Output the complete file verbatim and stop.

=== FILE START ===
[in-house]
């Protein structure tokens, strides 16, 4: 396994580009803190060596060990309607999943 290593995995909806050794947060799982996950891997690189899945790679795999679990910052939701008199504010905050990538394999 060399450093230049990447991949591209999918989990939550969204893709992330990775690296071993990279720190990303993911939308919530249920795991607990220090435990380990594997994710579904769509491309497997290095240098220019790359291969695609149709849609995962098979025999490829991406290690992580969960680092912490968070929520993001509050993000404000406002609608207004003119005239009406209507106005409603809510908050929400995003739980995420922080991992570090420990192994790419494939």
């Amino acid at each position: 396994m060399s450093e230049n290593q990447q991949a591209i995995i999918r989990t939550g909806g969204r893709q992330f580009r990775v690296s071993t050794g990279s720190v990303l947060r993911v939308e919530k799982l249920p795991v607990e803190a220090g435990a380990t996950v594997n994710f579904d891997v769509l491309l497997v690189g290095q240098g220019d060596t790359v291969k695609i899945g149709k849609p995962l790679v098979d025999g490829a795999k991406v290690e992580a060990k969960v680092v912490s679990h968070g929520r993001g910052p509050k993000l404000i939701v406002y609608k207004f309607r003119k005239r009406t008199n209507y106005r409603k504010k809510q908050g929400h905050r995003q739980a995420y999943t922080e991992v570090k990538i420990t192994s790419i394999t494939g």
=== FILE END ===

[in-house]
């Protein structure tokens, strides 16, 4: 396994580009803190060596060990309607999943 290593995995909806050794947060799982996950891997690189899945790679795999679990910052939701008199504010905050990538394999 060399450093230049990447991949591209999918989990939550969204893709992330990775690296071993990279720190990303993911939308919530249920795991607990220090435990380990594997994710579904769509491309497997290095240098220019790359291969695609149709849609995962098979025999490829991406290690992580969960680092912490968070929520993001509050993000404000406002609608207004003119005239009406209507106005409603809510908050929400995003739980995420922080991992570090420990192994790419494939």
């Amino acid at each position: 396994m060399s450093e230049n290593q990447q991949a591209i995995i999918r989990t939550g909806g969204r893709q992330f580009r990775v690296s071993t050794g990279s720190v990303l947060r993911v939308e919530k799982l249920p795991v607990e803190a220090g435990a380990t996950v594997n994710f579904d891997v769509l491309l497997v690189g290095q240098g220019d060596t790359v291969k695609i899945g149709k849609p995962l790679v098979d025999g490829a795999k991406v290690e992580a060990k969960v680092v912490s679990h968070g929520r993001g910052p509050k993000l404000i939701v406002y609608k207004f309607r003119k005239r009406t008199n209507y106005r409603k504010k809510q908050g929400h905050r995003q739980a995420y999943t922080e991992v570090k990538i420990t192994s790419i394999t494939g």